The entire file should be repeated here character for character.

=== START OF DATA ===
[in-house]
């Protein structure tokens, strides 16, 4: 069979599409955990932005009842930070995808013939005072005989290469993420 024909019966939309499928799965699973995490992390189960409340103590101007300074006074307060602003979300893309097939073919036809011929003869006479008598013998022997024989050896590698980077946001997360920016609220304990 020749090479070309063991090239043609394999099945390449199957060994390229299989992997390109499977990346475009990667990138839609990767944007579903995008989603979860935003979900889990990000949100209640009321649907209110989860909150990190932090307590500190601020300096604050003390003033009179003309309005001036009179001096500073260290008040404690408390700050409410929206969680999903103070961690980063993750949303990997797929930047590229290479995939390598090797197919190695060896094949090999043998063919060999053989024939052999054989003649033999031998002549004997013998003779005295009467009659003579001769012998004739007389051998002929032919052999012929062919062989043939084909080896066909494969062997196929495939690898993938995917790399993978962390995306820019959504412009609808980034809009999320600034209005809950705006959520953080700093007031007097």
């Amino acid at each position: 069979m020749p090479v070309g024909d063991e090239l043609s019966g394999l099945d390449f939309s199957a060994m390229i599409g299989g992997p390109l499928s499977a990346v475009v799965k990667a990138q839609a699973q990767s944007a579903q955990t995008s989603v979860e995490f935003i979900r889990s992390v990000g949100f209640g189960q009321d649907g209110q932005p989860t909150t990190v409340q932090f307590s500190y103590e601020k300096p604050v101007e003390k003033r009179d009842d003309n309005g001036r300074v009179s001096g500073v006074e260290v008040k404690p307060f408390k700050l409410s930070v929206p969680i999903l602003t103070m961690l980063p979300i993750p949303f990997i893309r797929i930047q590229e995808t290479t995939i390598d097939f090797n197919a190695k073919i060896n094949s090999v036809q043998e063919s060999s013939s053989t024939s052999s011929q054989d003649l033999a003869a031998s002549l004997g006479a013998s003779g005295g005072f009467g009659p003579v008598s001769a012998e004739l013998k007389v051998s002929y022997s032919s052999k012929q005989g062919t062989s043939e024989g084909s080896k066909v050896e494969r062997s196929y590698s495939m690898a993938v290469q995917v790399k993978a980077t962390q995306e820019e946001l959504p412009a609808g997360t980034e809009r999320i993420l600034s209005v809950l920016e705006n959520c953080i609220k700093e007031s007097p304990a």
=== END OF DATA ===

[in-house]
């Protein structure tokens, strides 16, 4: 069979599409955990932005009842930070995808013939005072005989290469993420 024909019966939309499928799965699973995490992390189960409340103590101007300074006074307060602003979300893309097939073919036809011929003869006479008598013998022997024989050896590698980077946001997360920016609220304990 020749090479070309063991090239043609394999099945390449199957060994390229299989992997390109499977990346475009990667990138839609990767944007579903995008989603979860935003979900889990990000949100209640009321649907209110989860909150990190932090307590500190601020300096604050003390003033009179003309309005001036009179001096500073260290008040404690408390700050409410929206969680999903103070961690980063993750949303990997797929930047590229290479995939390598090797197919190695060896094949090999043998063919060999053989024939052999054989003649033999031998002549004997013998003779005295009467009659003579001769012998004739007389051998002929032919052999012929062919062989043939084909080896066909494969062997196929495939690898993938995917790399993978962390995306820019959504412009609808980034809009999320600034209005809950705006959520953080700093007031007097």
């Amino acid at each position: 069979m020749p090479v070309g024909d063991e090239l043609s019966g394999l099945d390449f939309s199957a060994m390229i599409g299989g992997p390109l499928s499977a990346v475009v799965k990667a990138q839609a699973q990767s944007a579903q955990t995008s989603v979860e995490f935003i979900r889990s992390v990000g949100f209640g189960q009321d649907g209110q932005p989860t909150t990190v409340q932090f307590s500190y103590e601020k300096p604050v101007e003390k003033r009179d009842d003309n309005g001036r300074v009179s001096g500073v006074e260290v008040k404690p307060f408390k700050l409410s930070v929206p969680i999903l602003t103070m961690l980063p979300i993750p949303f990997i893309r797929i930047q590229e995808t290479t995939i390598d097939f090797n197919a190695k073919i060896n094949s090999v036809q043998e063919s060999s013939s053989t024939s052999s011929q054989d003649l033999a003869a031998s002549l004997g006479a013998s003779g005295g005072f009467g009659p003579v008598s001769a012998e004739l013998k007389v051998s002929y022997s032919s052999k012929q005989g062919t062989s043939e024989g084909s080896k066909v050896e494969r062997s196929y590698s495939m690898a993938v290469q995917v790399k993978a980077t962390q995306e820019e946001l959504p412009a609808g997360t980034e809009r999320i993420l600034s209005v809950l920016e705006n959520c953080i609220k700093e007031s007097p304990a």